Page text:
The Wautowma Worm Moon Festival Talent Show
[Monday (school holiday), March 17, 1986, 3:08 p.m.]
The following is an excerpt/short story from the novel, My Viridian Rose. It is set in the fictitious town of Wautowma, Wisconsin. Any resemblance to real persons, places and/or events is purely coincidental.
It was right about then a short, rather stout man came puffing up with quite a red and perspiring face.
“Ah… so… there…. You… are…”
The man was really breathing quite hard.
Wendell waited several seconds before he addressed the late coming stranger.
“Yes… can I help you? I’m really on a tight schedule; about to do a sound check, and my schedule is very limited at this point. What can I help you with?”
The man was holding a big covered cup of “Granma’ Hokapickle’s” lemonade. He took a couple of quick swallows, and about that time a large woman came puffing up to the stage area as well. The man saw her and lowered the cup of lemonade from his mouth; smiled and nodded at her, and then turned back towards Wendell.
“Sorry about that… you know, the out of breath and everything. Our car broke down at Hommelfester’s Creek last night, and we couldn’t get here to sign in this morning. My name’s Schlank, ya know…‘Skinny feller’ in German, and this here’s Lucretia. Last name’s Pimplefester! Wife plays the double bell euphonium, and a concertina between her knees; I play the jaw harp, and we do a little volkslieder to some schuhsplatten with the full dress you know… and the wife wears a girdle with her dirndl. Now… don’t tell anyone, but I wear a girdle too under the ol’ lederhosen; here… got it in my travel bag- take a quick look!”
The rotund man’s huffing subsided somewhat, and sure enough he reached into his vinyl duffle bag and produced a rather dingy and threadbare girdle (along with his pair of bright green lederhosen).
“We’re quite a pair with the Native Bratwurst Bavarian Society you know… plan to steal the show. Can you be a fine fellow and place us on the roster? And if you don‘t mind, can you tell us where we can get a plate full of liverwurst, Fribourgeois and onions? Kind of a tradition don’t ya know… can‘t schuhsplatten on an empty unterleib.”
Wendell didn’t quite know what to say, but he was definitely a little lean for talent this year. Frizzy Borelli had called late last night to cancel… his mule had a fit over a broken tooth, and ended up busting the outhouse gate down by his cheddar ice cream machine.
Wendell handed the man a clipboard with a signup form, and about that time Guy came running up.
“Mr. Muggeridge… Greta Van Klotchit is throwing up back stage. I moved her mother’s open accordion case just in time, and none of it got on the carpet. I think Greta’s ok, but her mom is turning a little green now. I’m not quite sure, but I don’t think she wants to play that accordion ever again. Is Greta gonna’ dance her ballet routine without music now?”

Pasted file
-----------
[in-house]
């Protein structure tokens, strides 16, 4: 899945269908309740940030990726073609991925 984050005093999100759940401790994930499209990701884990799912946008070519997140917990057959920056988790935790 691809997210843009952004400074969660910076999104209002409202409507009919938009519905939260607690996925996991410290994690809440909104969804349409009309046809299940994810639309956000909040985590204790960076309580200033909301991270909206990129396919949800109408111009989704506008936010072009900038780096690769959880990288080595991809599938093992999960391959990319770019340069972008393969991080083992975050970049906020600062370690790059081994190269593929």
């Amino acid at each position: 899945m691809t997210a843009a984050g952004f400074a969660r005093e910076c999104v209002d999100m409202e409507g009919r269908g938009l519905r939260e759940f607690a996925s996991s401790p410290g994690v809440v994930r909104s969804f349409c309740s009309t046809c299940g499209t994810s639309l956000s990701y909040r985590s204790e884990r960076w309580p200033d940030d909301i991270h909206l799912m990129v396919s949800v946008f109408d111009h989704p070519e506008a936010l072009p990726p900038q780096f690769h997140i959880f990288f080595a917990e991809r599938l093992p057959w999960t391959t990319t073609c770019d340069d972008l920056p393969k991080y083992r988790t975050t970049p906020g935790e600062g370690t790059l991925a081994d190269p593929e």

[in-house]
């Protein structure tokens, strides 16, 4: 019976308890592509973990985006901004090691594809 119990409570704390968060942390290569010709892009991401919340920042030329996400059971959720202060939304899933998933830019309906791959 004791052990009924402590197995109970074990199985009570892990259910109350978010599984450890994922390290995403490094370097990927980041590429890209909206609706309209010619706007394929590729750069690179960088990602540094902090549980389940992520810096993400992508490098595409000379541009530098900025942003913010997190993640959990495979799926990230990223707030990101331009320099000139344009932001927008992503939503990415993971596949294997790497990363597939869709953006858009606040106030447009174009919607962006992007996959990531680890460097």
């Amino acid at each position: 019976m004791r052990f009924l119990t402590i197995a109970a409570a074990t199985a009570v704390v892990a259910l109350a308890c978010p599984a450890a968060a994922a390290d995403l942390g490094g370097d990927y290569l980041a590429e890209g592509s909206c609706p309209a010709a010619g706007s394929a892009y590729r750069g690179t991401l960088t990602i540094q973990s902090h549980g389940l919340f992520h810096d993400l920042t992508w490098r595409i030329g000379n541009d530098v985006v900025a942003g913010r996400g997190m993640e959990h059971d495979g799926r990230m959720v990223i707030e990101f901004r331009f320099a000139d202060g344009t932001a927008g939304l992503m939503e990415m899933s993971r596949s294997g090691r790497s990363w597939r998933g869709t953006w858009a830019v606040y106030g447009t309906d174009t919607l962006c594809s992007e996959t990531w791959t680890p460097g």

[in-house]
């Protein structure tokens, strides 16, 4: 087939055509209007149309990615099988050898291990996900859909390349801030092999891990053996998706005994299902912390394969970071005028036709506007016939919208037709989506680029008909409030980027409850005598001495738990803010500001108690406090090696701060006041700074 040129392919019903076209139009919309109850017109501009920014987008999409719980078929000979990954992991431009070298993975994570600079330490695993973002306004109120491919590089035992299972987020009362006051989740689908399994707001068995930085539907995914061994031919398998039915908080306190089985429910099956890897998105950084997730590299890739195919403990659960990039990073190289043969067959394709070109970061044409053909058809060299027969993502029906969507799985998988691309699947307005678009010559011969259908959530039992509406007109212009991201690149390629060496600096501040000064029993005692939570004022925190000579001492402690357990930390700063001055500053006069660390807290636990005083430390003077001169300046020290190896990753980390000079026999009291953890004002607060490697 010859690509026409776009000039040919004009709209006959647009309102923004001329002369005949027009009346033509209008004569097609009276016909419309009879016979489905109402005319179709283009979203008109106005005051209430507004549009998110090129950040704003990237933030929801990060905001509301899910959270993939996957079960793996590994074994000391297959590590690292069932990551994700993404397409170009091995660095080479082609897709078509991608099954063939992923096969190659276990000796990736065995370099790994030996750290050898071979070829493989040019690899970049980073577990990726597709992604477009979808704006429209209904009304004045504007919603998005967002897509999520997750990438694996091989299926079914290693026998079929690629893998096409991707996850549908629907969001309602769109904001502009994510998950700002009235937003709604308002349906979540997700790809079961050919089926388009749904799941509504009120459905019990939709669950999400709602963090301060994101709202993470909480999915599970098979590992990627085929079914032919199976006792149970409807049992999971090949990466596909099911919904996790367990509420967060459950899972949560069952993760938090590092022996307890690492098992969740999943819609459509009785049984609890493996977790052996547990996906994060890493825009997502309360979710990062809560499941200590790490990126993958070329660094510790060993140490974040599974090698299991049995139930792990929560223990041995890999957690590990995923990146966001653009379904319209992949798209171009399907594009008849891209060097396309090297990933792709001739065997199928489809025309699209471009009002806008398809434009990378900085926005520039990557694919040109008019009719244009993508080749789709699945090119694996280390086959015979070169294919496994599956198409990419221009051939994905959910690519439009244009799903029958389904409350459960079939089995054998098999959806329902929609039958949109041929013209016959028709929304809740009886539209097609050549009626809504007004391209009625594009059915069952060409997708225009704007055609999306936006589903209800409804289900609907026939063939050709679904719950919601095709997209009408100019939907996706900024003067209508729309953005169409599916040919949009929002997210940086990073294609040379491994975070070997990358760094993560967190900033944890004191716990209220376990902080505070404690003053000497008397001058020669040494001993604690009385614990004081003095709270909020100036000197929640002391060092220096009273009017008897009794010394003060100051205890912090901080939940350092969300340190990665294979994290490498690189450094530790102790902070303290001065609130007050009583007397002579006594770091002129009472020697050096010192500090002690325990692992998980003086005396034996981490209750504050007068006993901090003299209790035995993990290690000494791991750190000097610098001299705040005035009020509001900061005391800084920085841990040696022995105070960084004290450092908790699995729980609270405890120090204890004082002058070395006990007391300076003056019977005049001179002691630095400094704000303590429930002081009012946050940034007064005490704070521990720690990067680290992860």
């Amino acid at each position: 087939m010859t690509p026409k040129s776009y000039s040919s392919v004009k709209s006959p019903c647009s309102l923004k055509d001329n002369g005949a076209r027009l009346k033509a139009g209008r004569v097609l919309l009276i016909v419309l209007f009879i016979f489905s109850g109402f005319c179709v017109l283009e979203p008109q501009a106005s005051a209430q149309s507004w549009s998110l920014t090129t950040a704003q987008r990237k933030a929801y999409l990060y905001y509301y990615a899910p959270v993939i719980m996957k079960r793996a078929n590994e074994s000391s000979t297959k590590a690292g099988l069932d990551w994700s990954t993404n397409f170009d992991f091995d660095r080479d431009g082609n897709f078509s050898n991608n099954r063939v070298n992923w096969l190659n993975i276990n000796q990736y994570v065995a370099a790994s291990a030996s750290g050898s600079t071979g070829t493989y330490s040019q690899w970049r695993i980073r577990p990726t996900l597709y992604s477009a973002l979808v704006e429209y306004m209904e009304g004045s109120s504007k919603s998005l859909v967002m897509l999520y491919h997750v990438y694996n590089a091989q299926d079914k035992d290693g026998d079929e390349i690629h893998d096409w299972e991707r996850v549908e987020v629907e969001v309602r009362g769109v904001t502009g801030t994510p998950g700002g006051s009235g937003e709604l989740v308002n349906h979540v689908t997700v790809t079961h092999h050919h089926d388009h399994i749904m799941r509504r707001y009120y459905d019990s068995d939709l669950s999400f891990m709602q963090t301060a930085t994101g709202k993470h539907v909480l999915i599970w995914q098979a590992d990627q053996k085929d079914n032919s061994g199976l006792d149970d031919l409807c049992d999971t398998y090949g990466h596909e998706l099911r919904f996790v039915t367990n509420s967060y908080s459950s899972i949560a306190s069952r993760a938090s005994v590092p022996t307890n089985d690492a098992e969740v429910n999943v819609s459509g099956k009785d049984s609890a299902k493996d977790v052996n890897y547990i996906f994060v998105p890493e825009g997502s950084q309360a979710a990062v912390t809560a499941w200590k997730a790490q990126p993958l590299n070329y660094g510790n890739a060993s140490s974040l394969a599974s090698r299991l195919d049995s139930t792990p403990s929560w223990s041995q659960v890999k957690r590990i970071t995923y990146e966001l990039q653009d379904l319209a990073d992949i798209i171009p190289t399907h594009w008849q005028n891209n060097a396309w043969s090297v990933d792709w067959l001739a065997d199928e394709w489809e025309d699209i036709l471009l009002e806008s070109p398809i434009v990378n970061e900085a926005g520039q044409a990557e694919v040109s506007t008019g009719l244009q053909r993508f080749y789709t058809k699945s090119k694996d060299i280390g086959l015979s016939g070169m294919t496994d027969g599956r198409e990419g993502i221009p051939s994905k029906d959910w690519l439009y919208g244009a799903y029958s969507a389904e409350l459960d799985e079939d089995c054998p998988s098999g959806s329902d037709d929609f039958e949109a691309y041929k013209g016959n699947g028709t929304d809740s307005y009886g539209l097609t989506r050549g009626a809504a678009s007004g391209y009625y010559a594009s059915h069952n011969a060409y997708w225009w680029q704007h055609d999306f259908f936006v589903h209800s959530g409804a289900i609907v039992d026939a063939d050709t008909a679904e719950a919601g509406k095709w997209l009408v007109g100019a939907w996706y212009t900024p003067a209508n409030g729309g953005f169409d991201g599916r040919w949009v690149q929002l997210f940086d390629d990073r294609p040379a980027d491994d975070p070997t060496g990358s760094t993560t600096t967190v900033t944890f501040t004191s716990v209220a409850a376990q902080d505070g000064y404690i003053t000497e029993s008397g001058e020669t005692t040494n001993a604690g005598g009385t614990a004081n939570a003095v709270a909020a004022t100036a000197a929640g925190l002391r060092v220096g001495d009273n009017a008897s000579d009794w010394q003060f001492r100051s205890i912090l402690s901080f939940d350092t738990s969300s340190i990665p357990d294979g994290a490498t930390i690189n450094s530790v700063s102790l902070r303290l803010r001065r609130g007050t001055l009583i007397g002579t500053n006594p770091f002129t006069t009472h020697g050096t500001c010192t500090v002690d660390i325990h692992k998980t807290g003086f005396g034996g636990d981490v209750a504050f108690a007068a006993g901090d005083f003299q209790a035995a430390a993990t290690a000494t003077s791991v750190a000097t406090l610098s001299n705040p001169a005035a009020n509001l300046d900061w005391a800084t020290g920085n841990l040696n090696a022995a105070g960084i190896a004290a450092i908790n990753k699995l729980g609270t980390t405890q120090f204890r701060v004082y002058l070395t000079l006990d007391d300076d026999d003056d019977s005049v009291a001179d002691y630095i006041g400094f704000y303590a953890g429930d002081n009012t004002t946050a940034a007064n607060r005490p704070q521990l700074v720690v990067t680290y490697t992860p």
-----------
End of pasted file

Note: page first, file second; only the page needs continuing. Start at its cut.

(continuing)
Wendell scratched the other side of his head.
“Just give her a rag, and tell her mom that ‘the show must go on;’ she can play it off stage. And tell Greta to lay off the schnitzel and jelly beans; it’s just not a good mix.”
Beware the Haunt of the Doohicker
The town knew a lass named Jenny,
And alas, how she loved to spin;
She’d trill and laugh until sun-up,
And then pine for it all again.
Piles and piles, most of gilded thread,
Bicker, jostle… merchants would surely tussle;
But gagged and bound, one day she was found,
The doohicker had stilled her bustle.
Hee-her, who-her, ha…
Hardee, blardee, hurdy-gurdy…
Hee-her, who-her, ha.
Traipsing to Auschwitz
This is a work of historical fiction that contains some sobering elements of World War II history. It is hoped that all men and women everywhere would be diligent to remember the horrific plight of victims and their family members.
“Ya vol mein Wachtmeister! Schnell!”
A Yellow Star… so what! What great villainy is that?
Children… old men, old women; tired, wrinkled, frozen.
My feet… I used to feel them. Memories of a hearth… a dream of family…
to dream of anything…
“Sind Se Jude?”
A gewehr prods into the middle of my back.
An old woman is unable to scale the side of the car…
she is pushed down, and she begins to scream.
A shot is heard…
soon her tears are muffled. Through fear; our own tears are subdued.
Stoic and somber…
nameless faces of farmers, merchants, guild workers.
“Hurry up! Get in the train car… NOW!”
Many long years, the ancestors moved from Kiev, a galuth, presuming peace could be found, but all changed… many things changed… the currency collapsed.
Schrecklichkeit; the cries of neighboring villages. Peace… what is that?
Harassment now constant; we see barbed wire covered with icicles… frozen dirt mixed with dried blood and tears of children; all wiped with the chafed pieces of heart from grandmothers and bearded old men.
Yes… the old people. Betrayed; a lifetime of dirty, cold sweat pulled from their calloused hands.
A young man in his teen years points his rifle towards me.
“Get in the car you scum!”
I climb up, but turn to grab the shoulder of an elderly man.
Now there’s yelling… the rifle greets the old man’s chin, and he is thrown to the side like a broken dreidel.
“Oh dreidel… my dreidel…
Dreams of Chanukah gone by.
Dance with my childhood dreams, oh Dreidel…
New home and hearth are Auschwitz,
But we shall yet not say goodbye.”